I liked the range of subject matter. Nice to see there's a lot more to the area than Amazon, Microsoft, and the Super Bowl Champions.
Carl bcn: First, Lightroom stopped having release candidate versions. Later, it was left behind when new features (namely the ability to paint on radial/graduated filter masks) were added to Camera Raw. Now it seems it is not getting even the updates to the ACR engine?What's next, LR for computers being discontinued and replaced by its ios-only mobile version? I hope that's not the future...
ACR updates for CS6 don't contain any new features that ACR for CC gets. Just updated camera and I guess lens support.
To expand on Carl bcd's answer, Adobe has claimed they are treating LR and ACR differently, at least in part to comply with revised US federal revenue recognition rules. Because ACR CC is under subscription it gets new features any time, like the painting on the mask feature, but because LR has a standalone version it can only get new features on a paid upgrade.
Apple referred to the same federal revenue recognition rules some time ago when they charged for certain updates.
Fogsville: Film emulations. For people who are too lazy to use the real stuff?:-)
You realize that the available range of film and paper types is shrinking at a rapid rate, which has only accelerated since the digital tipping point was passed?
In many cases it isn't that people are too lazy to use film, but the film they would like to use is simply no longer made. When that happens, these digital emulations of film may be the only way left to get that look.
shauravraj: Too freaking expensive for a student enthusiast like me .... why can't they make something cheap and affordable. Do any of you guys know any cheap photography drone?
Saying this is "too expensive" borders on entitlement thinking. Just a few years ago this was unavailable at any price. If this is too expensive...what is your camera budget? Because most of the really good bodies on DPreview - without lenses - start at around $799.
If drone photography is that important to you right now (i.e., there are so many other areas a "student enthusiast" should probably be concentrating on), just find someone in your town who rents good drones. You will pay a lot less to rent a better drone than this, than you will spend to buy this drone.
marc petzold: Nice Info about that particular picture background, i was happy to read it,more of that, please. That composition looks very good to my eyes.
Apart from that, the Canon 16-35 L II Lens wasn't that good reviewed at lenstip, for example:
Canon EF 16-35 mm f/2.8L II USM11. Summary
solid, sealed barrel, excellent image quality in the frame centre, chromatic aberration sensibly controlled, only slight distortion, taking into account the focal lengths range, low astigmatism, low vignetting level, very quick, silent and accurate autofocus, lens hood and a case included.
unacceptable image quality at frame edge in the aperture range from f/2.8-4.0, average work against bright light, bad price/quality ratio.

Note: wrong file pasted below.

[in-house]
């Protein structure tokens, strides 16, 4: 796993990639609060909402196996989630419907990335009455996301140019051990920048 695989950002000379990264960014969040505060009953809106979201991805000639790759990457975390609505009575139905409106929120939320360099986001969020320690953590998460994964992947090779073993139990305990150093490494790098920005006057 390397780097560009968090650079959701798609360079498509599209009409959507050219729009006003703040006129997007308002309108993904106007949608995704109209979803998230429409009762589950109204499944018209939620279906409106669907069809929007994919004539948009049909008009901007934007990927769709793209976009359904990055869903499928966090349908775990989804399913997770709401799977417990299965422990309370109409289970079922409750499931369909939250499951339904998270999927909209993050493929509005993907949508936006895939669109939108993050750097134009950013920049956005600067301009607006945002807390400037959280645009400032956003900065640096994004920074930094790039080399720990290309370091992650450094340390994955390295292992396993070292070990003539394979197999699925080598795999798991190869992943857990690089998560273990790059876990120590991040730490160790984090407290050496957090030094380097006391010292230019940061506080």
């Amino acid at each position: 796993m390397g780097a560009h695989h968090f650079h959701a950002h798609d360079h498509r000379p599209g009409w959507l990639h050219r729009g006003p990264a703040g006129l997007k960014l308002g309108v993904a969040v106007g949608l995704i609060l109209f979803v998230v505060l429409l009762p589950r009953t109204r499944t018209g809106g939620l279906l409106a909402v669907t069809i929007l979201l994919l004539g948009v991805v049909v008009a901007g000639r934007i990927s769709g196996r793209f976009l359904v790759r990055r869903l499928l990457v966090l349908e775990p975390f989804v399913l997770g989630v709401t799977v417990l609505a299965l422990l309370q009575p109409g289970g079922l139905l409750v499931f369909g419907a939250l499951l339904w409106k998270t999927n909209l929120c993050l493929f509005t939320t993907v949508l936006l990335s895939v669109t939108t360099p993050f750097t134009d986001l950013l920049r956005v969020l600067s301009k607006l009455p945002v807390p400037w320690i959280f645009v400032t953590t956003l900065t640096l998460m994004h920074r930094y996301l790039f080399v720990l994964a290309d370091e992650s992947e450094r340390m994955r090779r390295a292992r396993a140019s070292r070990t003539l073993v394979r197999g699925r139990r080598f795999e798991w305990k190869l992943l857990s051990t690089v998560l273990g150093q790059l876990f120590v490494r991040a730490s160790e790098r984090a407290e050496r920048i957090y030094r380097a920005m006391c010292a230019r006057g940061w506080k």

You are both right, because how focus is handled depends on the goal of the artist.
If the artist wants to create a "snapshot" that recreates what the eye sees at one split-second moment, then BadScience is correct and the one spot the eye was focused on at that moment should be in focus, and everything else should be as non-focused as they would be in human peripheral vision.
If the artist wants to create an "immersive" scene where you are able to examine your surroundings in detail as if you were standing there with time to look around, then RPJG is correct. Because what BadScience doesn't account for is if you were standing there looking around such a wide scene, as your eye moves from spot to spot, all those spots would be in focus at the moment the eye looks at them. Therefore all areas should be in focus in an immersive scene.
That's why you're both right. Because how an artist translates a real world 3D unlimited-time scene to a 2D still image is ambiguous and negotiable.
Saffron_Blaze: Wonder how they are going to deal with Personality Rights and Model Releases. Flickr is essentially a re-user by selling these images and it is their responsibility to ensure consent is obtained where required. For the type of commercial use they are engaging in here they would normally need them. I guess they are hoping those identifiable people never find out they have been sold by Flickr.
If Yahoo has good lawyers, they will be like nearly every other photography sales website out there: either requiring that all subjects be released, or more likely, that you the submitter are responsible for securing any necessary rights and you have the liability for any violations. Not that you couldn't challenge that, but Yahoo is big enough that they will probably cover that base, probably by trying to put the burden on the photographer (who should have that covered anyway).
backupgeek: Flickr making a profit printing your pictures, while you make nothing.
There are at least seven types of licenses you can assign to the pictures you post on Flickr.
If you marked your pictures Copyrighted or any of the Non-Commercial types of Creative Commons licenses, Flickr won't be printing your pictures.
Tim O'Connor: The LR update is still not showing up in Creative cloud for some reason...
Lightroom is an exception in that it will not completely die if you stop paying.
Gosman: Nasim comments on the new upgrade in his editorial today:
Lightroom rarely crashes on my and I hardly hear about it crashing from most people. Also, I get OK performance, but I'm on a Mac, not a PC.